By: Chelsea Zantay
This essay is in response to the Carnegie Council for Ethics in International Affairs video clip “Global Ethics Forum: Ethics Matter: A Conversation with Bill McKibben.”
Often when a problem is too big or too scary we throw up our hands and announce that “there is nothing we can do” to solve it. Admittedly, climate change feels like one of those problems. It seems like a quagmire of depressing facts and statistics. It is now scientific fact that the polar ice caps are melting, our oceans are rising and becoming more acidic, and if we do not curb our consumption of fossil fuels, our planet will be rendered unlivable. The plethora of disturbing information on climate change is enough to cause anyone to have a sleepless night or make them wish they had never heard the truth about our warming planet. However, ostriches with their heads buried in the sand do not get much done, and once you know some truth, you cannot un-know it. And so the question at hand is not “is climate change happening?” for that question has been answered in the affirmative (although climate change deniers would like to see this issue removed from our national political discourse). The question right now is “what are we going to do about it, if anything?”
Bill McKibben, environmental scientist and founder of 350.org, has spent his career writing about climate change and mobilizing communities as an activist for the cause. The mission of his website reads: “We believe in a safe climate and a better future – a just, prosperous, and equitable world built with the power of ordinary people.” This statement is in no way frightening beyond the scope of comprehension. In fact, it is probably what most people want out of the future. Unfortunately, the direction we are headed in is not conducive to this safe and equal future. In fact, it is quite the opposite. If we continue with our current rate of fossil fuel burning, we could be left with a planet that is ungovernable, uninhabitable and unrecognizable. This is a terrifying thought, but should climate change activists refrain from telling the truth about our planet’s situation?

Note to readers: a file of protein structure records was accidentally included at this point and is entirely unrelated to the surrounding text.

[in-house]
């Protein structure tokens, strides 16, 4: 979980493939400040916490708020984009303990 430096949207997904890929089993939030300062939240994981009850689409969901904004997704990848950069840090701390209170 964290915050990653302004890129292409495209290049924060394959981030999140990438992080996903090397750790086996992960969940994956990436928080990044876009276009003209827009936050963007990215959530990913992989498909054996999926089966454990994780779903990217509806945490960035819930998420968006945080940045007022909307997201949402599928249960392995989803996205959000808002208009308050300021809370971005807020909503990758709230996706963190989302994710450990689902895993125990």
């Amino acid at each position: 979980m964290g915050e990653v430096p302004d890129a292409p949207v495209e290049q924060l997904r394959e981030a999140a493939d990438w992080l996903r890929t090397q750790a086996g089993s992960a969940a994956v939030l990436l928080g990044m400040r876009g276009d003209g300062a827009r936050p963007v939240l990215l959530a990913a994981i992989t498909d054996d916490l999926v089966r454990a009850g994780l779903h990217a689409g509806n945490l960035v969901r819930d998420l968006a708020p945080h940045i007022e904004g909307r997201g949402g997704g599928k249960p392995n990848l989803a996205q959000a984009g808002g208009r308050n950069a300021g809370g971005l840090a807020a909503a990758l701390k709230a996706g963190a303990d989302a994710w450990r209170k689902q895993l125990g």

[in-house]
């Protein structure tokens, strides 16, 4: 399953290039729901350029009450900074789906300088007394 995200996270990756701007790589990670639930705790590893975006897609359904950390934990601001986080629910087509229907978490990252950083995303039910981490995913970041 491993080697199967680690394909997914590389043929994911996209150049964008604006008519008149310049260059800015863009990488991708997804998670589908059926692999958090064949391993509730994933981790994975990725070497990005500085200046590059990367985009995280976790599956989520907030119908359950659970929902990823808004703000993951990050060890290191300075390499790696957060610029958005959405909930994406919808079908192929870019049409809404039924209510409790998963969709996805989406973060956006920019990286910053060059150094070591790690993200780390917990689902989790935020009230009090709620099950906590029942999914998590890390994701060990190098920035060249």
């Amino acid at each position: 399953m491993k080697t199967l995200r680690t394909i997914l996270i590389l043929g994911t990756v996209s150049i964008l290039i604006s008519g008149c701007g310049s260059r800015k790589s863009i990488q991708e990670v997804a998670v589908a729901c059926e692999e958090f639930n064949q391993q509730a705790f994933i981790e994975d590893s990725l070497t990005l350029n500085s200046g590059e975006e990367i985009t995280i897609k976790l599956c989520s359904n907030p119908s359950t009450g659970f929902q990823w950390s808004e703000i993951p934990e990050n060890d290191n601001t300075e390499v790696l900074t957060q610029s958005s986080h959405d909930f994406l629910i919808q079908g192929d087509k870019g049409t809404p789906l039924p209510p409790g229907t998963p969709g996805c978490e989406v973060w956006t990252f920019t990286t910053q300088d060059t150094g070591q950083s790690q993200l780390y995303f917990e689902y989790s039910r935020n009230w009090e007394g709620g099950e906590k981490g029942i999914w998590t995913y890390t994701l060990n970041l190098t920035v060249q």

At one point during the Carnegie Council’s featured video “Global Ethics Forum: Ethics Matter: A Conversation with Bill McKibben,” McKibben was asked about instilling fear in the general public so much so that the sheer magnitude of the problem may compel them not to act. To this, McKibben replied, “reality is what it is, and we should describe it.” In fact, it could be said that experts on ecology, such as environmentalists like McKibben and climate change scientists, have a duty to make this knowledge available to the public.
Presently, we have seen enough “100-year” storms and floods to be convinced of the boundless power and undeniable truth of climate change. Activists and scientists cannot be charged with attempting to use unwarranted scare tactics. However, if they have been guilty of scaring the public into action in the past, is that such a bad thing?
From a utilitarian perspective of ethics, the ends justify the means and thus, whatever actions are taken are ethical as long as they promote the greatest good for the greatest number of people. Hence, even if information was disseminated in a frightening way, if it caused a positive change in society, it was ultimately a good. Similarly, from a deontological view of ethics, individuals have a duty to promote moral ends for the common good. From this perspective, ecological whistleblowers, because their intentions are good, are moral beings trying to enact positive changes in society.
Certain professions, such as teachers and social workers, are mandated reporters. This means that when they see a violation of human rights, such as a child who is clearly malnourished or abused, they must contact the authorities. If they fail to contact the authorities, they can be held responsible for the well-being of the child and their job and licensure can be put in jeopardy. In a way, scientists and activists are mandated reporters whose concern is not for the good of one individual or child, but for the good of all humanity and our entire planet. However, now that we know unequivocally what is happening to our planet in terms of its changing climate, and what that will mean for humanity in the decades to come, the question is now posed to us: what will we do about it, if anything?
The oil and gas industry is “the most powerful industry on Earth,” says McKibben. Indeed, this industry not only decides what energy we use, but how it will be extracted and transported, what countries it is sold to, and how expensive it will be. Oil and gas companies have huge sway in Congress and our government at large. President Obama has said that we have enough energy to last us one hundred years, yet the industry spends “$100,000,000 a day looking for more sources of fuel.” Thus, McKibben calls them a “rogue industry” because they are now defying the laws of chemistry and physics, and are consciously altering the chemical makeup of our planet. Moreover, when this industry makes a mistake, the world suffers. On April 20th, 2010, a seal on a B.P.
The views, opinions and positions expressed by these authors and blogs are theirs and do not necessarily represent that of the Bioethics Research Library and Kennedy Institute of Ethics or Georgetown University.